As a young girl on family vacations to Washington D.C., Helen James asked her parents to drop her off at the Smithsonian Museum of Natural History in the morning and not come back until closing time.
It was the 1960s and parents could do that.
Today, the paleo-ornithologist and AAAS Fellow is the museum's curator in charge of birds. She oversees more than 640,000 specimens—one of the largest collections in the world—as well as more than 80,000 bird fossils, many of which she helped dig up over the past four decades.
"I had my eyes on the natural history museum from a very young age," James said. "I stuck with it. It was hard to get me to go away."
Through college, she volunteered or worked at the museum during the summer. After graduating from the University of Arkansas in 1977, she landed a job helping identify bird fossils and she's been with the museum ever since.
A backstage pass leads James down long hallways of offices and labs, and through huge rooms full of specimens carefully stored in drawers and boxes, waiting to reveal their secrets about bird evolution, adaptation and extinction. It's not just the bones and feathers, but the people who preserve and study them, that make work fun.
"I like museum people. Often, we're a little bit special," she said, laughing. "The people who choose to spend a large part of their career in a natural history museum tend to care about nature, they care about people, human cultures. They just have a certain spark and they don't necessarily care that much how the rest of the world may see that."
James wasn't always interested in studying birds, even though both her parents were avian ecologists. Her first love was archaeology. As a child growing up in rural Fayetteville, Arkansas, she ran around exploring the forests of the Ozark Mountains. When she found arrowheads, she wondered about the little girls who had grown up in the area long before her. James joined the Northwest Arkansas Archaeological Association when she was around 12 years old—by far the youngest member at the time.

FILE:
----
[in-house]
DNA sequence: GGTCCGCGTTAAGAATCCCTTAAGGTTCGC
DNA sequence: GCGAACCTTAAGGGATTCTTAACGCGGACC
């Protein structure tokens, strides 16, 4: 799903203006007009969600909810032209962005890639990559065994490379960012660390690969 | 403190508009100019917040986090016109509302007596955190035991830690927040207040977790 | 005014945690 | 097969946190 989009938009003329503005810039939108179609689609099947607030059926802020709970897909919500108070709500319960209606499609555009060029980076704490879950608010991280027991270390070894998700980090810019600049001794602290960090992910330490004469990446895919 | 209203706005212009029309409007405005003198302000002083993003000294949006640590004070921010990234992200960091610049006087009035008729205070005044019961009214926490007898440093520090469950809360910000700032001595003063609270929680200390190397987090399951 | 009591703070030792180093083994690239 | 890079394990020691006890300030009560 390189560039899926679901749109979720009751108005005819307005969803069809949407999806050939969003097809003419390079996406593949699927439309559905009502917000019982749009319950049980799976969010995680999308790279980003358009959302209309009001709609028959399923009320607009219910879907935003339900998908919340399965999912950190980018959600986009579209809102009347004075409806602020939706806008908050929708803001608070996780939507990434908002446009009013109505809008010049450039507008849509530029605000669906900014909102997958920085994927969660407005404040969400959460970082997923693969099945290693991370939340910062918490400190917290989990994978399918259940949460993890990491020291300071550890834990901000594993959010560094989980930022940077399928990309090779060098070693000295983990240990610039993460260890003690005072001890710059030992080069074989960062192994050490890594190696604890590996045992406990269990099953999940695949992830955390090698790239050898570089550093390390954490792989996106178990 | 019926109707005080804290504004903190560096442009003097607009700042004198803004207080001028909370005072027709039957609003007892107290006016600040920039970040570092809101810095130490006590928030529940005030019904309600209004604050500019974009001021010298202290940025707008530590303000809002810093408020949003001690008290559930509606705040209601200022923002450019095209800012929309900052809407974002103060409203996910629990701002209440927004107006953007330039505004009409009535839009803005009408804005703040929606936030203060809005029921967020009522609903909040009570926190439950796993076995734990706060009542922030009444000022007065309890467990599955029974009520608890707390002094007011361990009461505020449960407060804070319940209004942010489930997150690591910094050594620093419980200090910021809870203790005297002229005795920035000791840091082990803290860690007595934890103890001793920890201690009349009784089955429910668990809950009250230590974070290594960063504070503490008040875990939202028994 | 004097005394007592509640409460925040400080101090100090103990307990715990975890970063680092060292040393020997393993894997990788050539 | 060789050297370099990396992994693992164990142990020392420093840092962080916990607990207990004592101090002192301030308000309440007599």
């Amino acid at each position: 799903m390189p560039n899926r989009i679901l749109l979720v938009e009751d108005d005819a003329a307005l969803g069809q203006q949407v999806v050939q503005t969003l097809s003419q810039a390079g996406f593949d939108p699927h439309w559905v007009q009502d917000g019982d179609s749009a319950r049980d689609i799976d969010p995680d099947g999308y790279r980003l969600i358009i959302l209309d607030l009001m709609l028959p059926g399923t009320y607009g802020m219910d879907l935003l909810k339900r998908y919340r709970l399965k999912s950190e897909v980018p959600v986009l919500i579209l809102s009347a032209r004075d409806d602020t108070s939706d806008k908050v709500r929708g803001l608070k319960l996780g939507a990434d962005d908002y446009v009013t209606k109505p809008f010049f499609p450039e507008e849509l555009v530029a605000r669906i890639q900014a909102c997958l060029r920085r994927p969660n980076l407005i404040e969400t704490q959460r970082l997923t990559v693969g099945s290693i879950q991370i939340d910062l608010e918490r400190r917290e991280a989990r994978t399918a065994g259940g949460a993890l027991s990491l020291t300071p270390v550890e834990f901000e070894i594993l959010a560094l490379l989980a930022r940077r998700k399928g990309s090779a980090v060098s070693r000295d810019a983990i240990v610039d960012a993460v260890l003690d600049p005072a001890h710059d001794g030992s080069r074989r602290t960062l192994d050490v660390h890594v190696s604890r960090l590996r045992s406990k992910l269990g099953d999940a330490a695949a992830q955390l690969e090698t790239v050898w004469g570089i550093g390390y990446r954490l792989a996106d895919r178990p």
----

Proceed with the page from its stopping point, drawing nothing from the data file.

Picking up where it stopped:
When she was 14, her family lived in Ghana while her father taught on a Fulbright Fellowship. Living in Africa for a year was "an enormous eye opener," James said. "I went back to Fayetteville and high school just didn't seem like enough."
She petitioned the University of Arkansas for early admission and started college at age 16. She wasn't intimidated at all, having already taken the archaeology field course and French at the university.
Fascinated by digging up human history, she studied human evolution and archaeology. But it wasn't until a box of Hawaiian bird bones arrived at the Smithsonian that she plunged into ornithology and ultimately earned a Ph.D. in zoology.
Many species were new, never described by scientists before. "I could see a lot of questions were raised by these bones," she said. "What were these birds? How had they evolved? Where had they come from? How had they changed in response to island life? I was just drawn into the pursuit of uncovering this history."
James and her collaborators have worked for more than 35 years to piece together the story of those bones. She and her now-ex-husband, Storrs Olson, a museum curator, would spend months every field season excavating sites to build up the museum's collection, which now stands at more than 70,000 identified Hawaiian bird fossils. They took their two children with them and the whole family camped at a state park where they worked with another researcher-couple, trading off beachside babysitting with fossil excavtion in a muddy cave.
They've identified about 60 extinct Hawaiian bird species. At first, they theorized the extinctions were part of a natural turnover of fauna. However, through carbon dating and other techniques, James determined most had gone extinct within the past 1,000 years, after the first humans arrived in the Hawaiian archipelago.
"It implies major ecological change," James said. "We often call it an ecological collapse to lose so many of the vertebrates that are native to these highly endemic ecosystems."
Through studying ancient DNA sequestered in the bones, James and her colleagues learn about the evolution of the species and how they relate to one another. Chemical isotopes provide clues about habitat and diet. Paired with precise carbon dating of human events—like the start of farming, or the introduction of rats from foreign ships—researchers can surmise why a species likely went extinct.
These days, her research program also includes using fossils to study existing seabird species. But she must juggle research with her curatorial duties—supervising the four specialists who prepare, maintain and expand the collection; reconfirming identities and digitizing records; hosting 300 annual guest researchers and fielding hundreds more requests for tissue samples.
"There's a tension between conserving the specimens and having them serve science," James said. "We are constantly trying to do the right job of that."
Still, she wouldn't want to be anywhere else—perfectly positioned at the Smithsonian to collaborate with others around the world.
"It is an amazing spot," she observed, pulling open window blinds to reveal a bird's-eye view of the U.S. Capitol's iconic dome rising at the end of National Mall. "It's too bad I'm not into politics."